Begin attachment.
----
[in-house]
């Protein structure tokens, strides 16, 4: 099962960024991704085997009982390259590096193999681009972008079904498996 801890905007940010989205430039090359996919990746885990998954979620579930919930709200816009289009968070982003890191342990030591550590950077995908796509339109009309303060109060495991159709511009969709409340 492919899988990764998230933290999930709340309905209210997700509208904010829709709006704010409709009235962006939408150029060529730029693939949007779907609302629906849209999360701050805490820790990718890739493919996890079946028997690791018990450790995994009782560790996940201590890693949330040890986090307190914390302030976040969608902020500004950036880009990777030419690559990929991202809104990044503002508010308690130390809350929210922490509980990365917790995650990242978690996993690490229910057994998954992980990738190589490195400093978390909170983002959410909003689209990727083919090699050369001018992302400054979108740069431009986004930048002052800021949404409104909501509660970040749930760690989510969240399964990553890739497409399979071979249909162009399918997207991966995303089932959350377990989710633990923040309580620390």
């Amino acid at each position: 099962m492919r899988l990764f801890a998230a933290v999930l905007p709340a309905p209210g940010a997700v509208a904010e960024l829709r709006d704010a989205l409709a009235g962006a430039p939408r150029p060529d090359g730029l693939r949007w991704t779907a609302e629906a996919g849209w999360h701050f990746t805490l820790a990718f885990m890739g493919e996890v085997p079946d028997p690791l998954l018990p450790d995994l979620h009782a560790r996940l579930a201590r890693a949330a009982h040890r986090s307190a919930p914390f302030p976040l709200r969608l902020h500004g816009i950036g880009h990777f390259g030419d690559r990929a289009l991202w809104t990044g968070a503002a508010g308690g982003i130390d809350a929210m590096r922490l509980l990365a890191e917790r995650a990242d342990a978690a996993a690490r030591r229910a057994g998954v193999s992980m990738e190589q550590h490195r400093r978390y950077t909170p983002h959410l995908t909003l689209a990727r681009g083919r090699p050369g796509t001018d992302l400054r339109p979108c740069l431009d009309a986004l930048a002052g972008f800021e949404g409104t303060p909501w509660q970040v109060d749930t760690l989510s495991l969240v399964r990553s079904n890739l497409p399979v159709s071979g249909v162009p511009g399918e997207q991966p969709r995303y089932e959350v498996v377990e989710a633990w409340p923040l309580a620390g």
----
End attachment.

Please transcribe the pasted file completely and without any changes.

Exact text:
[in-house]
């Protein structure tokens, strides 16, 4: 099962960024991704085997009982390259590096193999681009972008079904498996 801890905007940010989205430039090359996919990746885990998954979620579930919930709200816009289009968070982003890191342990030591550590950077995908796509339109009309303060109060495991159709511009969709409340 492919899988990764998230933290999930709340309905209210997700509208904010829709709006704010409709009235962006939408150029060529730029693939949007779907609302629906849209999360701050805490820790990718890739493919996890079946028997690791018990450790995994009782560790996940201590890693949330040890986090307190914390302030976040969608902020500004950036880009990777030419690559990929991202809104990044503002508010308690130390809350929210922490509980990365917790995650990242978690996993690490229910057994998954992980990738190589490195400093978390909170983002959410909003689209990727083919090699050369001018992302400054979108740069431009986004930048002052800021949404409104909501509660970040749930760690989510969240399964990553890739497409399979071979249909162009399918997207991966995303089932959350377990989710633990923040309580620390």
């Amino acid at each position: 099962m492919r899988l990764f801890a998230a933290v999930l905007p709340a309905p209210g940010a997700v509208a904010e960024l829709r709006d704010a989205l409709a009235g962006a430039p939408r150029p060529d090359g730029l693939r949007w991704t779907a609302e629906a996919g849209w999360h701050f990746t805490l820790a990718f885990m890739g493919e996890v085997p079946d028997p690791l998954l018990p450790d995994l979620h009782a560790r996940l579930a201590r890693a949330a009982h040890r986090s307190a919930p914390f302030p976040l709200r969608l902020h500004g816009i950036g880009h990777f390259g030419d690559r990929a289009l991202w809104t990044g968070a503002a508010g308690g982003i130390d809350a929210m590096r922490l509980l990365a890191e917790r995650a990242d342990a978690a996993a690490r030591r229910a057994g998954v193999s992980m990738e190589q550590h490195r400093r978390y950077t909170p983002h959410l995908t909003l689209a990727r681009g083919r090699p050369g796509t001018d992302l400054r339109p979108c740069l431009d009309a986004l930048a002052g972008f800021e949404g409104t303060p909501w509660q970040v109060d749930t760690l989510s495991l969240v399964r990553s079904n890739l497409p399979v159709s071979g249909v162009p511009g399918e997207q991966p969709r995303y089932e959350v498996v377990e989710a633990w409340p923040l309580a620390g």